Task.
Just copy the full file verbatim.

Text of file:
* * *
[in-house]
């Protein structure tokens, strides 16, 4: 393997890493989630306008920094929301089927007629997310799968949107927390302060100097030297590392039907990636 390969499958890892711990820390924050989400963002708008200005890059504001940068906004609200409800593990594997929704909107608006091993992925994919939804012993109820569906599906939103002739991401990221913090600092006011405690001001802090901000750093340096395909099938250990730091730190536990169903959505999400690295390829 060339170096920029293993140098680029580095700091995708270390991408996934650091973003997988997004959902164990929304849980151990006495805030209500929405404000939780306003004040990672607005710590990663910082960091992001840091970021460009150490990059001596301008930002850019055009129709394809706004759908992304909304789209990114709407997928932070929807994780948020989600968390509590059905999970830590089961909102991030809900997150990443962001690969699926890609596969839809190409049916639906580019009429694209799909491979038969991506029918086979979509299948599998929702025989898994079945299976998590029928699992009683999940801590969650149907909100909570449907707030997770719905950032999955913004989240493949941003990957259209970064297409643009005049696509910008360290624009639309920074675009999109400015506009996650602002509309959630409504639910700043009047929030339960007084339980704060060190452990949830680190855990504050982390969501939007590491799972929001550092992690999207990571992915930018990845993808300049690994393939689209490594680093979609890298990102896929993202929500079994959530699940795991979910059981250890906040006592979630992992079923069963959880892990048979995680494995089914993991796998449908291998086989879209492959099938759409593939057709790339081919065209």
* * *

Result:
[in-house]
């Protein structure tokens, strides 16, 4: 393997890493989630306008920094929301089927007629997310799968949107927390302060100097030297590392039907990636 390969499958890892711990820390924050989400963002708008200005890059504001940068906004609200409800593990594997929704909107608006091993992925994919939804012993109820569906599906939103002739991401990221913090600092006011405690001001802090901000750093340096395909099938250990730091730190536990169903959505999400690295390829 060339170096920029293993140098680029580095700091995708270390991408996934650091973003997988997004959902164990929304849980151990006495805030209500929405404000939780306003004040990672607005710590990663910082960091992001840091970021460009150490990059001596301008930002850019055009129709394809706004759908992304909304789209990114709407997928932070929807994780948020989600968390509590059905999970830590089961909102991030809900997150990443962001690969699926890609596969839809190409049916639906580019009429694209799909491979038969991506029918086979979509299948599998929702025989898994079945299976998590029928699992009683999940801590969650149907909100909570449907707030997770719905950032999955913004989240493949941003990957259209970064297409643009005049696509910008360290624009639309920074675009999109400015506009996650602002509309959630409504639910700043009047929030339960007084339980704060060190452990949830680190855990504050982390969501939007590491799972929001550092992690999207990571992915930018990845993808300049690994393939689209490594680093979609890298990102896929993202929500079994959530699940795991979910059981250890906040006592979630992992079923069963959880892990048979995680494995089914993991796998449908291998086989879209492959099938759409593939057709790339081919065209």